Football season is over, which means baseball season’s just around the corner. And it’s Babe Ruth’s 117th birthday, to boot! Good thing the Sultan of Swat doesn’t have to summon up enough breath to blow out all those candles.
NatsTown has generally welcomed the return of Rick Ankiel, who has agreed to a minor league deal with an invitation to spring training. Unless he falls flat on his face or is hurt, it’s a good bet Ankiel will come north as part of the Nationals’ 25-man roster.
But exactly where does Ankiel fit in?
That depends on a number of variables, not the least of which is where Jayson Werth plays and whether Bryce Harper proves in spring training he is ready for the majors. This much is known: Ankiel is a superior defensive outfielder with a strong arm and enough speed remaining in his 32-year-old legs to patrol the gaps.
For the purposes of argument, we’ll pencil Michael Morse into left field, leaving the following scenarios for Ankiel in 2012:
Werth in center, Harper in right: For this to happen, Harper has to convince general manager Mike Rizzo that he can handle major league pitching, and the only way to do that is to hit his way onto the 25-man roster out of spring training. Harper’s got all the confidence and bravado in the world, and manager Davey Johnson thinks his can handle the transition after only 37 games at Double-A. If Harper can sway Rizzo with his performance in the Grapefruit League, Ankiel becomes a very valuable asset off the bench - he can be used as a defensive replacement late in games and has a veteran’s savvy demeanor, making him a good choice as a pinch hitter. Don’t discount Ankiel’s speed, a nice asset to have in reserve.
Ankiel in center/Werth in right: Ankiel bats from the left side, while most pitchers throw right-handed. But he’s never played a full major league season as a starter, and the 122 games he logged for the Nationals in 2011 matched his career high. Bottom line, it’s a good bet no matter what Ankiel does in spring training, he probably won’t win the starting center field job to claim as his own. It doesn’t matter how strong his defense is, Ankiel can’t hit left-handed pitching - he hits .231 against southpaws and .251 versus right-handers. If he’s going to match last year’s playing time, Ankiel will probably have to share center field.
Ankiel as part of a platoon in center/Werth in right: This construction may make the most sense because it gives Harper more time to develop, it puts Werth in right field where he’s more comfortable and it means Johnson has some flexibility in structuring his lineup depending on the opposing pitcher. The question then becomes: Who shares center with Ankiel? The Nationals have several candidates. Veteran Mike Cameron could be the right-handed-hitting complement to Ankiel, but he’s 39 and has to prove he can handle the rigors of semi-regular play (though a platoon would certainly preserve him). Roger Bernadina can play center, but the Nationals prefer him as a corner outfielder, and then there’s the fact that he’s a left-handed hitter, like Ankiel (their numbers are similar, too - Bernadina is a career .224 hitter against lefties and bats .245 against righties). Mark DeRosa is the right-handed bat off the bench at this point, but he’s not a center fielder, and the likes of non-roster invitees Jason Michaels (36 in May), Corey Brown (inexperience, left-handed hitter), Xavier Paul (left-handed hitter) and Brett Carroll (primarily a corner man) all have a strike against them.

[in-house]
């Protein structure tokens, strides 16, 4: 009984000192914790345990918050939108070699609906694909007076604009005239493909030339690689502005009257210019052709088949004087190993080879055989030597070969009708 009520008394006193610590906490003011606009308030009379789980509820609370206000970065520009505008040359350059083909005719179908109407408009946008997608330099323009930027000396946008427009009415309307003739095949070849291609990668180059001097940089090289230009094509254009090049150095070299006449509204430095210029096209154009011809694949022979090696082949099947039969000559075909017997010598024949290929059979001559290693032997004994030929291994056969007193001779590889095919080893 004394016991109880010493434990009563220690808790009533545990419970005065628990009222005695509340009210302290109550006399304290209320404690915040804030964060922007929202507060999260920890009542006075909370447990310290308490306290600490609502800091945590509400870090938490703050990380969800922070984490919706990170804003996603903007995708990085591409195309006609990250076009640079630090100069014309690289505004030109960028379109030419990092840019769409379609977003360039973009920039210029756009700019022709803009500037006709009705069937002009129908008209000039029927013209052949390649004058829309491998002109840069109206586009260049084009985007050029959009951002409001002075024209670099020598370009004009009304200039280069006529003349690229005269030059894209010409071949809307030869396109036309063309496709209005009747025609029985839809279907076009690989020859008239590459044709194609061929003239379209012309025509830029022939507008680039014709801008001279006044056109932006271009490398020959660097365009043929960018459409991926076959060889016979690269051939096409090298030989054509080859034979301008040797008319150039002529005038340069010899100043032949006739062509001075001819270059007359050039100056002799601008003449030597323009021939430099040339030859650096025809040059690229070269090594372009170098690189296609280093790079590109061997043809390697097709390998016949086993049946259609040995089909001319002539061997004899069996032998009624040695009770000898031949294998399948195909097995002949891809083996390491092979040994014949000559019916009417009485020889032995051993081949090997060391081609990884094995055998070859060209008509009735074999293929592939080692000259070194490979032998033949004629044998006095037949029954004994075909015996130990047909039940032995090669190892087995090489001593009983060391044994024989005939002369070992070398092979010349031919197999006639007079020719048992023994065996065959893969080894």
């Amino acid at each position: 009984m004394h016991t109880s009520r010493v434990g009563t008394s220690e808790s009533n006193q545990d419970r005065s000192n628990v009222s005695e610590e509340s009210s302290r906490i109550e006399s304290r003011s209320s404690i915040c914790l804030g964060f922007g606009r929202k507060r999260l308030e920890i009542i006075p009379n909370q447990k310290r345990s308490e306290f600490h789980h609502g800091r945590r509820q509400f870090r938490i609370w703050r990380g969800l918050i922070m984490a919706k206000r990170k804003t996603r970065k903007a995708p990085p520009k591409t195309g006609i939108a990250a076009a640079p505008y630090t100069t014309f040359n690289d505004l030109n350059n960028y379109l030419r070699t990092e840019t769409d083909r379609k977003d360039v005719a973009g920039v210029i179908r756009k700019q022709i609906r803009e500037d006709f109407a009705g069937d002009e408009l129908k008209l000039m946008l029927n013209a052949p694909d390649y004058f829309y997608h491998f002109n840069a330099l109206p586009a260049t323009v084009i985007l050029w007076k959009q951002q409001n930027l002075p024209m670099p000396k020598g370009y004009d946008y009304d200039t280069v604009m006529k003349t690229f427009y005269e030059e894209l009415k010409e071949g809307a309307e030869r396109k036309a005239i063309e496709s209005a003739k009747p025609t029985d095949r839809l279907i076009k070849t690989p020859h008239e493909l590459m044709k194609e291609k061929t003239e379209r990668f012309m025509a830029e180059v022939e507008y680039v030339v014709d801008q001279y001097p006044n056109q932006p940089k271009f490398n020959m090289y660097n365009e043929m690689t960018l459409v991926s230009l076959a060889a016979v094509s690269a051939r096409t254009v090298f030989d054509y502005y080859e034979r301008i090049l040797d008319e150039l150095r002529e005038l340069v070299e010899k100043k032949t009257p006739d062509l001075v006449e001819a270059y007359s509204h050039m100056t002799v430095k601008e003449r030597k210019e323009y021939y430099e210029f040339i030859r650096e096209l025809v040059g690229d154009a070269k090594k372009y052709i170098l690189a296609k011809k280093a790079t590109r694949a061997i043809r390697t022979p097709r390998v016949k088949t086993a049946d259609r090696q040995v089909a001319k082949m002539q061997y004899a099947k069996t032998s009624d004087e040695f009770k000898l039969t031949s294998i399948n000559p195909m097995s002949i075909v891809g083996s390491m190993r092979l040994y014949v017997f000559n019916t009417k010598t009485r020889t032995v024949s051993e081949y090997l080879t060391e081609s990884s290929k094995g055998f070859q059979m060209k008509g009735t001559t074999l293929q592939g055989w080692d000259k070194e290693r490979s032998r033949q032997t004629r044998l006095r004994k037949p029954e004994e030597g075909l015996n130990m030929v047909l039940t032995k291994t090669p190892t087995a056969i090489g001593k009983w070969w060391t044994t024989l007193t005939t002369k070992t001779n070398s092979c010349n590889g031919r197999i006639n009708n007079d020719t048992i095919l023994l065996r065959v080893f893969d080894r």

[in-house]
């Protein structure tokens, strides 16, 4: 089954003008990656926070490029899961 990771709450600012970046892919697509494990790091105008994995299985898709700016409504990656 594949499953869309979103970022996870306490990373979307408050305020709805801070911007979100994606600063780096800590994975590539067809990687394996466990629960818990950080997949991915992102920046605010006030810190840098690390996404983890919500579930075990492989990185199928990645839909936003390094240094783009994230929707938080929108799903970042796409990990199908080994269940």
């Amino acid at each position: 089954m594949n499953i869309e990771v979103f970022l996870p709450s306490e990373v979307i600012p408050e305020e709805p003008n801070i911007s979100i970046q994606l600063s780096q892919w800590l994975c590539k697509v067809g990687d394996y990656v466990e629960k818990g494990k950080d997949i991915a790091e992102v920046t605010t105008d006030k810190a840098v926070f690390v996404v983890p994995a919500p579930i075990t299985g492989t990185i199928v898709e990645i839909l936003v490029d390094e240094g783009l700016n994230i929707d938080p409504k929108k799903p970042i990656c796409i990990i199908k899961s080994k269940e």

So where does Ankiel fit in? Probably in a shared arrangement that puts Werth back in his customary position and hints that Harper needs more seasoning. The trick will be determining the other half of the platoon, and if Cameron doesn’t seize the role, expect Rizzo to be on the lookout for a right-handed-hitting center fielder as teams pare their rosters deeper into spring training.
Update: The Nationals have made official the deal with Ankiel, and also announced they have signed veteran infielder/outfielder Mark Teahen to a minor league deal with a spring training invitation. Teahen is a seven-year major league veteran who bats from the left side and plays third base, right field and first base. He’s a career .264 hitter with 67 homers and 332 RBIs with the Royals, White Sox and Blue Jays. Last year, he batted .200 with four homers and 14 RBIs in 78 games for Chicago and Toronto, when an oblique option limited his playing time. The Jays released him in mid-January. The 30-year-old Teahen could provide another veteran bat off the bench for the Nats